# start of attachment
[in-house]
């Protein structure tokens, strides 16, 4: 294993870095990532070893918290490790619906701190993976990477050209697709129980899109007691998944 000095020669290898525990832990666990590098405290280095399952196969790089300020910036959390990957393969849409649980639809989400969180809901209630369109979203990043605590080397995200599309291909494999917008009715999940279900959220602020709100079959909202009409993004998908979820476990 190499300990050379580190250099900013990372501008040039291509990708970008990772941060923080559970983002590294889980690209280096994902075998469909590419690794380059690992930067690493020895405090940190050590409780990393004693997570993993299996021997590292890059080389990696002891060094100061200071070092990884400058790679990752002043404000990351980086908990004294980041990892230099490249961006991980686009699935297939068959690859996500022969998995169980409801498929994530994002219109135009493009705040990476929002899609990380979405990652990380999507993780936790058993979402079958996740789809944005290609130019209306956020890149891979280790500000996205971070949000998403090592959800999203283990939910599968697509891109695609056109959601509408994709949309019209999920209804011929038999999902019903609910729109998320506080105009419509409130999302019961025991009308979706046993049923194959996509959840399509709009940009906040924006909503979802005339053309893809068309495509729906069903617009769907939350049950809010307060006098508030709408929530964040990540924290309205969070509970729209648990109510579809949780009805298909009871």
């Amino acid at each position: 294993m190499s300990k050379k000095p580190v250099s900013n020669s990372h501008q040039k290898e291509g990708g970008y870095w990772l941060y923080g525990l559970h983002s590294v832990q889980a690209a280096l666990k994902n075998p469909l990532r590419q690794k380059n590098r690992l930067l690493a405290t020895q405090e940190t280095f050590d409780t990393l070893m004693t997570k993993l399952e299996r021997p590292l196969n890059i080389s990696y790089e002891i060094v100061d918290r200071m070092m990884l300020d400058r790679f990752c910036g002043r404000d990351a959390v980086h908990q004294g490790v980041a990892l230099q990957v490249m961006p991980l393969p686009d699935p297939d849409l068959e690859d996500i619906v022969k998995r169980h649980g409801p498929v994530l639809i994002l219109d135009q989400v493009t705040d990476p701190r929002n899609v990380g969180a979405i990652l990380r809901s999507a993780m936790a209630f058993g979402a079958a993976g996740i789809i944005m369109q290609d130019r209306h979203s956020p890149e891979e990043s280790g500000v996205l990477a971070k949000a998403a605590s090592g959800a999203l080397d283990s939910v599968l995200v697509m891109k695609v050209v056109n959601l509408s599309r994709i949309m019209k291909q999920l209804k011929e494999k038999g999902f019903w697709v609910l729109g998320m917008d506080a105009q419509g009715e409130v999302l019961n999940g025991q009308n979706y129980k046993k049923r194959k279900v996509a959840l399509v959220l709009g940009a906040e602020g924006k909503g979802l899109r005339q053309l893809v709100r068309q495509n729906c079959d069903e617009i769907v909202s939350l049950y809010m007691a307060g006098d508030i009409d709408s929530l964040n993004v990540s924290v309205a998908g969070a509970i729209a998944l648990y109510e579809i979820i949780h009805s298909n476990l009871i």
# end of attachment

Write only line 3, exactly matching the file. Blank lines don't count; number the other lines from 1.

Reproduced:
């Amino acid at each position: 294993m190499s300990k050379k000095p580190v250099s900013n020669s990372h501008q040039k290898e291509g990708g970008y870095w990772l941060y923080g525990l559970h983002s590294v832990q889980a690209a280096l666990k994902n075998p469909l990532r590419q690794k380059n590098r690992l930067l690493a405290t020895q405090e940190t280095f050590d409780t990393l070893m004693t997570k993993l399952e299996r021997p590292l196969n890059i080389s990696y790089e002891i060094v100061d918290r200071m070092m990884l300020d400058r790679f990752c910036g002043r404000d990351a959390v980086h908990q004294g490790v980041a990892l230099q990957v490249m961006p991980l393969p686009d699935p297939d849409l068959e690859d996500i619906v022969k998995r169980h649980g409801p498929v994530l639809i994002l219109d135009q989400v493009t705040d990476p701190r929002n899609v990380g969180a979405i990652l990380r809901s999507a993780m936790a209630f058993g979402a079958a993976g996740i789809i944005m369109q290609d130019r209306h979203s956020p890149e891979e990043s280790g500000v996205l990477a971070k949000a998403a605590s090592g959800a999203l080397d283990s939910v599968l995200v697509m891109k695609v050209v056109n959601l509408s599309r994709i949309m019209k291909q999920l209804k011929e494999k038999g999902f019903w697709v609910l729109g998320m917008d506080a105009q419509g009715e409130v999302l019961n999940g025991q009308n979706y129980k046993k049923r194959k279900v996509a959840l399509v959220l709009g940009a906040e602020g924006k909503g979802l899109r005339q053309l893809v709100r068309q495509n729906c079959d069903e617009i769907v909202s939350l049950y809010m007691a307060g006098d508030i009409d709408s929530l964040n993004v990540s924290v309205a998908g969070a509970i729209a998944l648990y109510e579809i979820i949780h009805s298909n476990l009871i």